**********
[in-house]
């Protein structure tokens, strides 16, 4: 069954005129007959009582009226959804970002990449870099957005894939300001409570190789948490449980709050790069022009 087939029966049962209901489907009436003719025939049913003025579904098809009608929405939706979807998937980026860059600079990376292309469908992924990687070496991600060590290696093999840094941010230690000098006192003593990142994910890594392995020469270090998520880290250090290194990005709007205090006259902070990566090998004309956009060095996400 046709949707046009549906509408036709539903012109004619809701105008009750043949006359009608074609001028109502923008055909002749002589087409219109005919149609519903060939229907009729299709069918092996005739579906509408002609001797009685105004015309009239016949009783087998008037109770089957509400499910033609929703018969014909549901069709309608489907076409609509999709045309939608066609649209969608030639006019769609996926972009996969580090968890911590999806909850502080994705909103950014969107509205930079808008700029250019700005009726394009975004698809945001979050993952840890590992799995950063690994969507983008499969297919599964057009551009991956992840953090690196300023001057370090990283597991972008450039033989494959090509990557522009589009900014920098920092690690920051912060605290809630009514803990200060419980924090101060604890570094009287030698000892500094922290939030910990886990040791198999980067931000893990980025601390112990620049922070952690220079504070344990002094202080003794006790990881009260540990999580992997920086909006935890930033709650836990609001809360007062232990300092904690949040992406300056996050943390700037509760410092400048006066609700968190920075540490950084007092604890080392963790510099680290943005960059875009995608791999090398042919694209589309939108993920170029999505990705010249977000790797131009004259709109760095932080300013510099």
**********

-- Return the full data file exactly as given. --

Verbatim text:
[in-house]
């Protein structure tokens, strides 16, 4: 069954005129007959009582009226959804970002990449870099957005894939300001409570190789948490449980709050790069022009 087939029966049962209901489907009436003719025939049913003025579904098809009608929405939706979807998937980026860059600079990376292309469908992924990687070496991600060590290696093999840094941010230690000098006192003593990142994910890594392995020469270090998520880290250090290194990005709007205090006259902070990566090998004309956009060095996400 046709949707046009549906509408036709539903012109004619809701105008009750043949006359009608074609001028109502923008055909002749002589087409219109005919149609519903060939229907009729299709069918092996005739579906509408002609001797009685105004015309009239016949009783087998008037109770089957509400499910033609929703018969014909549901069709309608489907076409609509999709045309939608066609649209969608030639006019769609996926972009996969580090968890911590999806909850502080994705909103950014969107509205930079808008700029250019700005009726394009975004698809945001979050993952840890590992799995950063690994969507983008499969297919599964057009551009991956992840953090690196300023001057370090990283597991972008450039033989494959090509990557522009589009900014920098920092690690920051912060605290809630009514803990200060419980924090101060604890570094009287030698000892500094922290939030910990886990040791198999980067931000893990980025601390112990620049922070952690220079504070344990002094202080003794006790990881009260540990999580992997920086909006935890930033709650836990609001809360007062232990300092904690949040992406300056996050943390700037509760410092400048006066609700968190920075540490950084007092604890080392963790510099680290943005960059875009995608791999090398042919694209589309939108993920170029999505990705010249977000790797131009004259709109760095932080300013510099």